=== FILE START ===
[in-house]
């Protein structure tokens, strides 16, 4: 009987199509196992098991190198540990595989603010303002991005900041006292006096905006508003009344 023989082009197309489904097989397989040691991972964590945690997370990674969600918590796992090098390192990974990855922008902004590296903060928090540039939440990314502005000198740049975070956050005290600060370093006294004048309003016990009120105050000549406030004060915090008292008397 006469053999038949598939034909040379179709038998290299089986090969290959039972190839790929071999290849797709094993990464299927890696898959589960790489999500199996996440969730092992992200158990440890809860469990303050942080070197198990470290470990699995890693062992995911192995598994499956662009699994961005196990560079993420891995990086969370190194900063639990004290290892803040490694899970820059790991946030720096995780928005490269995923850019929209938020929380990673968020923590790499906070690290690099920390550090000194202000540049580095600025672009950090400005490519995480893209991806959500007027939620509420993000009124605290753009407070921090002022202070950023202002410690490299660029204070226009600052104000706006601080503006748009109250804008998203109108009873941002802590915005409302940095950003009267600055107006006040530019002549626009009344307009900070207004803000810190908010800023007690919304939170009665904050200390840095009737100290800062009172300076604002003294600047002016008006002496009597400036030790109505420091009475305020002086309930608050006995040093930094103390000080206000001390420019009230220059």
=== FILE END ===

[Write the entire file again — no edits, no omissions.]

[in-house]
């Protein structure tokens, strides 16, 4: 009987199509196992098991190198540990595989603010303002991005900041006292006096905006508003009344 023989082009197309489904097989397989040691991972964590945690997370990674969600918590796992090098390192990974990855922008902004590296903060928090540039939440990314502005000198740049975070956050005290600060370093006294004048309003016990009120105050000549406030004060915090008292008397 006469053999038949598939034909040379179709038998290299089986090969290959039972190839790929071999290849797709094993990464299927890696898959589960790489999500199996996440969730092992992200158990440890809860469990303050942080070197198990470290470990699995890693062992995911192995598994499956662009699994961005196990560079993420891995990086969370190194900063639990004290290892803040490694899970820059790991946030720096995780928005490269995923850019929209938020929380990673968020923590790499906070690290690099920390550090000194202000540049580095600025672009950090400005490519995480893209991806959500007027939620509420993000009124605290753009407070921090002022202070950023202002410690490299660029204070226009600052104000706006601080503006748009109250804008998203109108009873941002802590915005409302940095950003009267600055107006006040530019002549626009009344307009900070207004803000810190908010800023007690919304939170009665904050200390840095009737100290800062009172300076604002003294600047002016008006002496009597400036030790109505420091009475305020002086309930608050006995040093930094103390000080206000001390420019009230220059």